October 5, 2018

How a New California Law Will Expand the State’s Competitive Energy Market

Commercial and institutional customers can now buy more power from competitive retail providers, while regulators are set to explore further program expansion.

California has put multiple major energy policies into law this year: SB 100 and its new 100 percent clean energy mandate, SB 700 and its extension of behind-the-meter energy storage incentives, and wildfire utility relief bill AB 901. So it was easy to overlook another piece of legislation, signed into law last week, that will expand the state’s competitive energy market, known as direct access. 

To be sure, SB 237 only slightly increases the cap in place since the state’s 2001 energy crisis on how much energy big commercial, industrial, government or institutional customers can buy from competitive energy providers, instead of their local investor-owned utility. 

But it also sets a course for the California Public Utilities Commission (CPUC) to start a proceeding on whether to expand the direct access program. This will bring it under the direct focus of regulators like CPUC President Michael Picker, who has identified direct access (DA), along with the burgeoning community-choice aggregation (CCA) movement, as key challenges facing the state. 

Expanding DA is also unpopular with some environmental groups that opposed SB 237, on the grounds that it could actually undermine CCAs with another non-utility option that merely meets the state’s renewable energy and carbon reduction goals, rather than pushing to exceed them, as most CCAs are.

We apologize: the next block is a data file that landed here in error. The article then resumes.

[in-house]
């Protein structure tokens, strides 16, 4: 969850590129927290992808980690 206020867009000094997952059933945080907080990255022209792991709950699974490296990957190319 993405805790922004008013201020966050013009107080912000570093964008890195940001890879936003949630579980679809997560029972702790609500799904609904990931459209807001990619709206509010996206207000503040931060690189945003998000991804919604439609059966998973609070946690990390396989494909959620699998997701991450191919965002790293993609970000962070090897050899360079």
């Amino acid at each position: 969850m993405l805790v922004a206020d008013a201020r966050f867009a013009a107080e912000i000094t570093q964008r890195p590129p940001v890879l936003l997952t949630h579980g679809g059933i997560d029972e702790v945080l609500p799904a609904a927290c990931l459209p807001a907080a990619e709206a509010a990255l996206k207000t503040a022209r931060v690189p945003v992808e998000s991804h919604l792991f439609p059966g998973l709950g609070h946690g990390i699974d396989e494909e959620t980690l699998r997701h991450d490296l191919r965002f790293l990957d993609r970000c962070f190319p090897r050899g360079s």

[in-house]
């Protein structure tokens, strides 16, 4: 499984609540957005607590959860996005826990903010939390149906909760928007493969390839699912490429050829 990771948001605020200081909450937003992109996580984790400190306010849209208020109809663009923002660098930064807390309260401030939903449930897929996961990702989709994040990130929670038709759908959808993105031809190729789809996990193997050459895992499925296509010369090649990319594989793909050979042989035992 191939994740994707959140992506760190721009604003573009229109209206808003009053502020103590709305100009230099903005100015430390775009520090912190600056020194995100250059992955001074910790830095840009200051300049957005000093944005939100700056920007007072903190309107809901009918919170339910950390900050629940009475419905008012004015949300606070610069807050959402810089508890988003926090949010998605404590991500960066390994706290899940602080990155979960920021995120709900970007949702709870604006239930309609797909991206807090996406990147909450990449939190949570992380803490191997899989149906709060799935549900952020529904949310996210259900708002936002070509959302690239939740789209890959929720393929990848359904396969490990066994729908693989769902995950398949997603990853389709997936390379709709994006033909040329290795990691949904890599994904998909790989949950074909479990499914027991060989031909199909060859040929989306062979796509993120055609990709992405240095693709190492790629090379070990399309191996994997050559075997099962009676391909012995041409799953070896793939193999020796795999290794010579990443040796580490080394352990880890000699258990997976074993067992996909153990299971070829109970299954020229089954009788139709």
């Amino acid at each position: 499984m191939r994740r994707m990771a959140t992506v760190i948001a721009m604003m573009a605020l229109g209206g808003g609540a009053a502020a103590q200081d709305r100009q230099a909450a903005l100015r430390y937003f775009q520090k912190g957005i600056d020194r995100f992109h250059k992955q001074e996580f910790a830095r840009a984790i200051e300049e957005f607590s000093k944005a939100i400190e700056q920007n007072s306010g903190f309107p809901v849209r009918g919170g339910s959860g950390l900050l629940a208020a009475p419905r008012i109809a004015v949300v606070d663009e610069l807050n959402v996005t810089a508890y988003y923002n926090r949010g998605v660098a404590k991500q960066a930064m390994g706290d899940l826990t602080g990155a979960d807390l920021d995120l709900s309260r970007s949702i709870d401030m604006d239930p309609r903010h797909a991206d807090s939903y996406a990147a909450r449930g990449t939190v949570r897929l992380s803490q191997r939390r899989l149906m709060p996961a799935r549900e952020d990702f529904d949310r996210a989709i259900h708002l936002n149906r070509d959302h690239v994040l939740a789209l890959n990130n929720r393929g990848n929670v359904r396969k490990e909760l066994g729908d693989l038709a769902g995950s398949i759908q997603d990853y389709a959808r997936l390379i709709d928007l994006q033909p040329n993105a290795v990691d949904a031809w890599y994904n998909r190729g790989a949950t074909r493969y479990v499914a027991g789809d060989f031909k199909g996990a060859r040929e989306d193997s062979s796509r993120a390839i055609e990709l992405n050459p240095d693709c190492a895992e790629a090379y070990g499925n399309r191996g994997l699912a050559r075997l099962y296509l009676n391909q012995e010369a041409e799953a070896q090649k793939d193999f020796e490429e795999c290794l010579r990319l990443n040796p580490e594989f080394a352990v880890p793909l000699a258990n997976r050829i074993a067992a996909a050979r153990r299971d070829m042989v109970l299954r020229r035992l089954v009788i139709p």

But for its supporters, SB 237 is a logical and conservative step forward for customer choice in how they procure energy.

“Direct access really gives our customers both access and control over their energy choices,” said Caitlin Marquis, federal and state policy manager for Advanced Energy Economy (AEE), which represents major corporations and energy companies. “Whether that’s renewable energy, energy storage or other pieces, every customer is different, and direct access gives them the flexibility to meet their goals on their own timeframe. That’s the primary appeal.”

SB 237 actually started out with language that would have completely opened up the DA market, she noted. That was a politically improbable proposal, but one that was able to be scaled down to a level that earned the support of labor groups as well as large energy buyers, she said. 

Most critically, investor-owned utilities have opposed DA and CCA expansion in the past didn’t put their lobbying energy behind opposing SB 237 this year, said Amisha Rai, AEE’s senior director of California policy. “The utilities had their eye on wildfires, wildfires, wildfires, so they were not weighing in on this bill,” she said. “That’s a change — in previous years, this was a very difficult conversation to have with IOUs.”   

“The constraints on DA in California stem from historic concerns around the energy crisis,” Rai noted. The program was suspended in 2001, and was only reopened on a limited basis with the 2009 passage of SB 695. “There’s always been concern at the Capitol and amongst the regulatory community that there have to be some restraints on DA, and if it’s opened, it has to be narrow and measured.”

That’s a good description of SB 237’s immediate increase in the current DA cap. The bill will add 4,000 gigawatt-hours to an existing 24,000 gigawatt-hours of load that can be served by electric service providers (ESPs), a move that will increase the share of statewide load in the DA market from about 13 percent today to about 15.5 percent. That’s a slow growth rate compared to CCAs, which account for about 10 percent of statewide load today but added nearly 1 million customer accounts over the past year, and are projected to reach 16 percent of the state by 2020, including large swaths of Pacific Gas & Electric territory.